By Jeremy Appel, Local Journalism Initiative Reporter
(ANNews) – History will be made at the July 22 Canadian Football League (CFL) game between the Edmonton Elks and Winnipeg Blue Bombers.
Indigenous-focused news outlet Windspeaker will broadcast the Elks home game at Commonwealth Stadium in the nêhiyawêwin (Cree) language, the first time a CFL game will be broadcast in an Indigenous language, as part of the Elks’ inaugural Indigenous Celebration Game.
The broadcast can be heard throughout Alberta on Windspeaker radio stations CFWE-FM in Edmonton and CJWE 88.1 FM in Calgary.
Victor Cui, the Elks president and CEO, announced the partnership between the club and Windspeaker on CFWE on July 8.
“Sports has the power to transcend all language barriers,” Cui said. “As a community-owned team, bringing people together around the game of football is one of our main objectives.”
Windspeaker Media CEO, president and publisher, Bert Crowfoot, said the Elks’ representatives reached out a few months ago to inquire whether the news outlet could assist with the Indigenous Celebration Game.
“They came to us but they didn’t realize the reach our stations had,” Crowfoot told his news outlet. “We basically cover the whole province. They thought we were just a small Native radio station. As soon as they knew what our reach is they were excited.”
In addition to the nêhiyawêwin-language broadcast, the national anthem will be performed in English and nêhiyawêwin, there will be an Indigenous half-time performance, and George Arcand Jr., grand chief of Treaty Six First Nations, will do the coin toss to determine which team gets first possession of the ball.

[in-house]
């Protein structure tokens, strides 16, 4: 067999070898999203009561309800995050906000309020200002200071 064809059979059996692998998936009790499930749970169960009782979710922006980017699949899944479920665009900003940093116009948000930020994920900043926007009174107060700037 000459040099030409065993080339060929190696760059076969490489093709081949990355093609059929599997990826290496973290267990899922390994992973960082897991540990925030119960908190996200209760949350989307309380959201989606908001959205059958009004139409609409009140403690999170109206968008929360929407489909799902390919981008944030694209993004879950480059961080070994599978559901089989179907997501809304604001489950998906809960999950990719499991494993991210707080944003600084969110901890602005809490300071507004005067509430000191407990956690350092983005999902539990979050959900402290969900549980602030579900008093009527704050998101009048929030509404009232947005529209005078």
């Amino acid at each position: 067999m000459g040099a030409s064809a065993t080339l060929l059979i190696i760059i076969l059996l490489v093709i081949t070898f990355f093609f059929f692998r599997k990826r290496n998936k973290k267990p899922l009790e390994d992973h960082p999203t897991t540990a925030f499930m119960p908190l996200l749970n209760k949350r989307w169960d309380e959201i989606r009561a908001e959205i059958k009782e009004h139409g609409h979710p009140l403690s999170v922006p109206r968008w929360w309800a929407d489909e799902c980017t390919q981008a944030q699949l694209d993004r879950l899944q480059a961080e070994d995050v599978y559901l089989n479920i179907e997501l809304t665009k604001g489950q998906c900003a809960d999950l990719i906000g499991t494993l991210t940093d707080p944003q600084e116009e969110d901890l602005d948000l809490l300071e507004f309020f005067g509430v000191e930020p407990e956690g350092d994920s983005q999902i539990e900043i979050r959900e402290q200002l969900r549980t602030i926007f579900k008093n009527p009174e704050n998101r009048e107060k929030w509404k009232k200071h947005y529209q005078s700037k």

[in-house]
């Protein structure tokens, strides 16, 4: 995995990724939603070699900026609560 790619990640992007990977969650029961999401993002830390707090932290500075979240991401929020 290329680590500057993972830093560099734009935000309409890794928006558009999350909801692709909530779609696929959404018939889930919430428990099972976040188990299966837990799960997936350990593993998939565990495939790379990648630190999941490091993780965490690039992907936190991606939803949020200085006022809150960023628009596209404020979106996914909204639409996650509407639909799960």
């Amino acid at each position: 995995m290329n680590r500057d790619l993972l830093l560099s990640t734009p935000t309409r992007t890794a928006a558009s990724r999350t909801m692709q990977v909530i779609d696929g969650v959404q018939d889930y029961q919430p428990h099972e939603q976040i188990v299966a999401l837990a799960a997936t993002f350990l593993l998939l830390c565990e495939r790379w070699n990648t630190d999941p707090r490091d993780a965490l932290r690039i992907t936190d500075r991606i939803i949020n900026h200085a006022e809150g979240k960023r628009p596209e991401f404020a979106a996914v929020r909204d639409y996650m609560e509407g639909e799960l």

The Elks are also hosting an Indigenous youth football on game day.
Previously, Windspeaker Media broadcasted a pair of Western Hockey League (WHL) games in the Blackfoot language. Crowfoot said this made Windspeaker the obvious choice for a bilingual broadcast.
“We have experience doing play-by-play in language,” he said.
Wayne Jackson, Darcy Houle and Edwin Thomas have been named as the co-hosts of the Cree broadcast.
Jackson, who hails from the Goodfish Lake First Nation in northeastern Alberta, has been a Cree-language teacher and advocate for 20 years. His first language is nêhiyaw, learning English through school and watching television.
“It will be monumental to broadcast in the language of our ancestors on Treaty Six territory for what we pray to be a start of common occurrence in the revitalization of our Indigenous languages,” Jackson told Windspeaker.
Houle, who was also born on Goodfish Lake and whose mother tongue is also nêhiyaw, is a long-time Elks fan.
Thomas is a student at Blue Quills University — the first Indigneous-owned and operated university on Turtle Island. He’s from the Saulteaux First Nation in Saskatchewan, and is fluent in nêhiyaw and also speaks the Saulteaux language.
Crowfoot said the broadcasters will have to be somewhat creative in their descriptions of what occurs on field, which was also a challenge when Windspeaker broadcasted the WHL games.
“There is no Cree word for touchdown or sideline or just some other football terminology,” he said. “They’ll use Cree language to describe things. When they want to create a word, they will have to describe it.”
Windspeaker is in talks with other CFL franchises to broadcast their games in local Indigenous languages, said Crowfoot.
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